The overarching process of SIMM is very similar to the FRTB Sensitivities-based Method (SbM), including the identification of risk factors, calculation of sensitivities and aggregation of results. The outputs of SbM and SIMM are both based on delta, vega and curvature sensitivities. SIMM and FRTB both share four risk classes (IR, FX, EQ, and CM). However, in SIMM, credit is split across two risk classes (qualifying and non-qualifying), whereas it is split across three in FRTB (non-securitisation, securitisation and correlation trading). For both SbM and SIMM, banks should be able to decompose indices into their individual constituents. 

We recommend that banks leverage the existing sensitivities infrastructure from SIMM for SbM calculations, use a shared risk factor mapping methodology between SIMM and FRTB when there is considerable alignment in risk classes, and utilise a common index look-through procedure for both SIMM and SbM index decompositions.

BCBS 239

BCBS 239 requires banks to review IT infrastructure, governance, data quality, aggregation policies and procedures. A similar review will be required in order to comply with the data standards of FRTB. The BCBS 239 principles are now in “Annex D” of the FRTB document, clearly showing the synergy between the two regulations. The quality, transparency, volume and consistency of data are important for both BCBS 239 and FRTB. Improving these factors allow banks to easily follow the BCBS 239 principles and decrease the capital charges of non-modellable risk factors. BCBS 239 principles, such as data completeness and timeliness, are also necessary for passing P&L attribution (PLA) under FRTB.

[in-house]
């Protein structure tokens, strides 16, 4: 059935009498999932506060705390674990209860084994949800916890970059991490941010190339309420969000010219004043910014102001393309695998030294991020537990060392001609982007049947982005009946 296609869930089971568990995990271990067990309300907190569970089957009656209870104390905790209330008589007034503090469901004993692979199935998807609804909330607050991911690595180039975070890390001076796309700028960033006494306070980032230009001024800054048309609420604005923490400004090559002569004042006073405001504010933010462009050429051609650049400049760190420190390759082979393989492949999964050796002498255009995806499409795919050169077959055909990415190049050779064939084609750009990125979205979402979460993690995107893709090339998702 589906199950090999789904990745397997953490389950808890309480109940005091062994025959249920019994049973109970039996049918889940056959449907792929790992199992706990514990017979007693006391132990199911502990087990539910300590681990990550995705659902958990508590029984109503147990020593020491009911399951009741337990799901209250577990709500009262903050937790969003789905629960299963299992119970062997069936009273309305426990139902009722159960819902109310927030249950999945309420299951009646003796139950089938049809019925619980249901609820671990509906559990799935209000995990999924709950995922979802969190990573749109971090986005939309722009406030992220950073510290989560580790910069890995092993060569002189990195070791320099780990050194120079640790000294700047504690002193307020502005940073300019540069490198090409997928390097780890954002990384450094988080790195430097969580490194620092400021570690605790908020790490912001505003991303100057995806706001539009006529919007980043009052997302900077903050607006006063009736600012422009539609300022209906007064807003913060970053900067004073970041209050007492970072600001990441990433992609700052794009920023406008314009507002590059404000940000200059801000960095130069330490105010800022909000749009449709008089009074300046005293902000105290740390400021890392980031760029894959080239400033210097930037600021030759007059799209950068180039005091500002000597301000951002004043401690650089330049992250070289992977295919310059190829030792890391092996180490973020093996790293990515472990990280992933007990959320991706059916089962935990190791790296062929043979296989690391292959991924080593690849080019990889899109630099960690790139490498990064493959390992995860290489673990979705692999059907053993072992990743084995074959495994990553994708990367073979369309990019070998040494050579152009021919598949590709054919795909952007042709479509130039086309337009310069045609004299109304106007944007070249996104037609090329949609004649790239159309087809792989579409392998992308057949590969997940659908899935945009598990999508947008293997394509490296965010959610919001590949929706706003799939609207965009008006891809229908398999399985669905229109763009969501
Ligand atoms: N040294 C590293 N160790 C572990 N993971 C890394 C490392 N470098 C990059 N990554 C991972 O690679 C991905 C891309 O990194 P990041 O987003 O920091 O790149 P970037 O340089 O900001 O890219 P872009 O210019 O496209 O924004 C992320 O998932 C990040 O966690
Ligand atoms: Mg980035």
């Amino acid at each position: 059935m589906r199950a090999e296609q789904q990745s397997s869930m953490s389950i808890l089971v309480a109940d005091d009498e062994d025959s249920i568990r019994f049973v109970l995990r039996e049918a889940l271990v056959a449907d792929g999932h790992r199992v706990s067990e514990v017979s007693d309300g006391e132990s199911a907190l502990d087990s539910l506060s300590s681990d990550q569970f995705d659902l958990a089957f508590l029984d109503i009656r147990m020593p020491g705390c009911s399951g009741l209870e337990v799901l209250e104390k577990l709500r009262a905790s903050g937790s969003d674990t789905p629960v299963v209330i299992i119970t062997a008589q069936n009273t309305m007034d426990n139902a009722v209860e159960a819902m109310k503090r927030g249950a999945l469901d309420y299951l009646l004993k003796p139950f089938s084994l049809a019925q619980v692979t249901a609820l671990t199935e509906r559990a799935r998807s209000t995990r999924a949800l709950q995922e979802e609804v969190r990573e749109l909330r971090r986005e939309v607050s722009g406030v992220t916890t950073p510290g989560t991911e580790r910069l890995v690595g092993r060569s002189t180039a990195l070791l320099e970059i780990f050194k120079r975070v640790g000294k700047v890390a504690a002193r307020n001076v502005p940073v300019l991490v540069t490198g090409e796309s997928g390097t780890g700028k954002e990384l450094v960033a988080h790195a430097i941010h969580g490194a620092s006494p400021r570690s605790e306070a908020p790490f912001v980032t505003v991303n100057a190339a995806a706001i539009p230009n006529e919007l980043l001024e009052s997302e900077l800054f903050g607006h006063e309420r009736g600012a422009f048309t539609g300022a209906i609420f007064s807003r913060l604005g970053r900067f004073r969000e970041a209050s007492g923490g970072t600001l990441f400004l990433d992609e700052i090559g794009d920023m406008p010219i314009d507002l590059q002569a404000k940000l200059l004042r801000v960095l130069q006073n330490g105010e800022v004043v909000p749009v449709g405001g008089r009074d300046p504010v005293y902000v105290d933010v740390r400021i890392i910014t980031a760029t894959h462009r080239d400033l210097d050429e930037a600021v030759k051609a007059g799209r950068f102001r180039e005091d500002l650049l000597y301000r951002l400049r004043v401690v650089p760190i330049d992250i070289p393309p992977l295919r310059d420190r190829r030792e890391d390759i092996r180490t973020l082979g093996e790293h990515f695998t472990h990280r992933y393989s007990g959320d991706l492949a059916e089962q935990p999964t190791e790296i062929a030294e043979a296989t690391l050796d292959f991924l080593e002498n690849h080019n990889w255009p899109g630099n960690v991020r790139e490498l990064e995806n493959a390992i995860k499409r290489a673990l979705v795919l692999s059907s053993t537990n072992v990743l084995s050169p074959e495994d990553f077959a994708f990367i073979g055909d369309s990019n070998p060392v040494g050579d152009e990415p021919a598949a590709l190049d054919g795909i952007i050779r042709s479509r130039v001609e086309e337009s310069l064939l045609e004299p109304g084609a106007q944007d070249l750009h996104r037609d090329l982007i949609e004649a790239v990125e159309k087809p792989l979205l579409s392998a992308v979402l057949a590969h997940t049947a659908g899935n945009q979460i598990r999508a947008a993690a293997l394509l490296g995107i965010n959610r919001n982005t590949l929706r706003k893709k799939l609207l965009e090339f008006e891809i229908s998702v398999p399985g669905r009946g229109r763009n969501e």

We recommend that banks use BCBS 239 principles when designing the necessary data frameworks for the FRTB Risk Factor Eligibility Test (RFET), support FRTB traceability requirements and supervisory approvals with existing BCBS 239 data lineage documentation, and produce market risk reporting for FRTB using the risk reporting infrastructure detailed in BCBS 239.

Synergies With Future Regulation

The IBOR transition and SA-CVA will become effective from 2023. Aligning the timelines and exploiting the similarities between FRTB, SA-CVA and the IBOR transition will support banks to be ready for all three regulatory deadlines.

SA-CVA